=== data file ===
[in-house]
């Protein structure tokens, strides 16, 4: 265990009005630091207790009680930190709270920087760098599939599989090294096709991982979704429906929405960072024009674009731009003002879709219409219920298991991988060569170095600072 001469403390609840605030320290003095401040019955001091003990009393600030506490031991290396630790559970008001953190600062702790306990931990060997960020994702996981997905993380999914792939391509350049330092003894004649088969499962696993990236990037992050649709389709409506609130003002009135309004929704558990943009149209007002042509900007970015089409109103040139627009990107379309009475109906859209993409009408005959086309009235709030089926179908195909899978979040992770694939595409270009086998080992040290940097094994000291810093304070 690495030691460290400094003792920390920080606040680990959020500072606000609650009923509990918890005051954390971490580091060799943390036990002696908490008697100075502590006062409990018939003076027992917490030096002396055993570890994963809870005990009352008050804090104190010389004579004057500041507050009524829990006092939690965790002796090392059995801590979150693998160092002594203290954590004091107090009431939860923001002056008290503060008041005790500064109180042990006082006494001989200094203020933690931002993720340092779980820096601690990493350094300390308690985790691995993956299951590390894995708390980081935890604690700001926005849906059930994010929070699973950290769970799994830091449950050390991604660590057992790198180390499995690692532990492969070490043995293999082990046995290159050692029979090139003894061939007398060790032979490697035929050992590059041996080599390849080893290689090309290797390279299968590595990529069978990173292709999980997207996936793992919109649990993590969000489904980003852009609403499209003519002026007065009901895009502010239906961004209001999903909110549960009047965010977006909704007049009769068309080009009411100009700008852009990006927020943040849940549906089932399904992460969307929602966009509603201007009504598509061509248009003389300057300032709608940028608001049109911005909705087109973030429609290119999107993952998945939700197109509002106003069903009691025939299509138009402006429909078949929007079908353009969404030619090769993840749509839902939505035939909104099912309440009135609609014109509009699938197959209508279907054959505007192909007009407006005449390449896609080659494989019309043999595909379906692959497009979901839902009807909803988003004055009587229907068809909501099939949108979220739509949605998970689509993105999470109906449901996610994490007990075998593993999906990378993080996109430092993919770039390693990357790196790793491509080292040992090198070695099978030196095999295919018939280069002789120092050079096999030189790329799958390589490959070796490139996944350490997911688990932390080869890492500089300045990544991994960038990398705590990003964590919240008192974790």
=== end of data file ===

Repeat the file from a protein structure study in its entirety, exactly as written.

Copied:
[in-house]
């Protein structure tokens, strides 16, 4: 265990009005630091207790009680930190709270920087760098599939599989090294096709991982979704429906929405960072024009674009731009003002879709219409219920298991991988060569170095600072 001469403390609840605030320290003095401040019955001091003990009393600030506490031991290396630790559970008001953190600062702790306990931990060997960020994702996981997905993380999914792939391509350049330092003894004649088969499962696993990236990037992050649709389709409506609130003002009135309004929704558990943009149209007002042509900007970015089409109103040139627009990107379309009475109906859209993409009408005959086309009235709030089926179908195909899978979040992770694939595409270009086998080992040290940097094994000291810093304070 690495030691460290400094003792920390920080606040680990959020500072606000609650009923509990918890005051954390971490580091060799943390036990002696908490008697100075502590006062409990018939003076027992917490030096002396055993570890994963809870005990009352008050804090104190010389004579004057500041507050009524829990006092939690965790002796090392059995801590979150693998160092002594203290954590004091107090009431939860923001002056008290503060008041005790500064109180042990006082006494001989200094203020933690931002993720340092779980820096601690990493350094300390308690985790691995993956299951590390894995708390980081935890604690700001926005849906059930994010929070699973950290769970799994830091449950050390991604660590057992790198180390499995690692532990492969070490043995293999082990046995290159050692029979090139003894061939007398060790032979490697035929050992590059041996080599390849080893290689090309290797390279299968590595990529069978990173292709999980997207996936793992919109649990993590969000489904980003852009609403499209003519002026007065009901895009502010239906961004209001999903909110549960009047965010977006909704007049009769068309080009009411100009700008852009990006927020943040849940549906089932399904992460969307929602966009509603201007009504598509061509248009003389300057300032709608940028608001049109911005909705087109973030429609290119999107993952998945939700197109509002106003069903009691025939299509138009402006429909078949929007079908353009969404030619090769993840749509839902939505035939909104099912309440009135609609014109509009699938197959209508279907054959505007192909007009407006005449390449896609080659494989019309043999595909379906692959497009979901839902009807909803988003004055009587229907068809909501099939949108979220739509949605998970689509993105999470109906449901996610994490007990075998593993999906990378993080996109430092993919770039390693990357790196790793491509080292040992090198070695099978030196095999295919018939280069002789120092050079096999030189790329799958390589490959070796490139996944350490997911688990932390080869890492500089300045990544991994960038990398705590990003964590919240008192974790």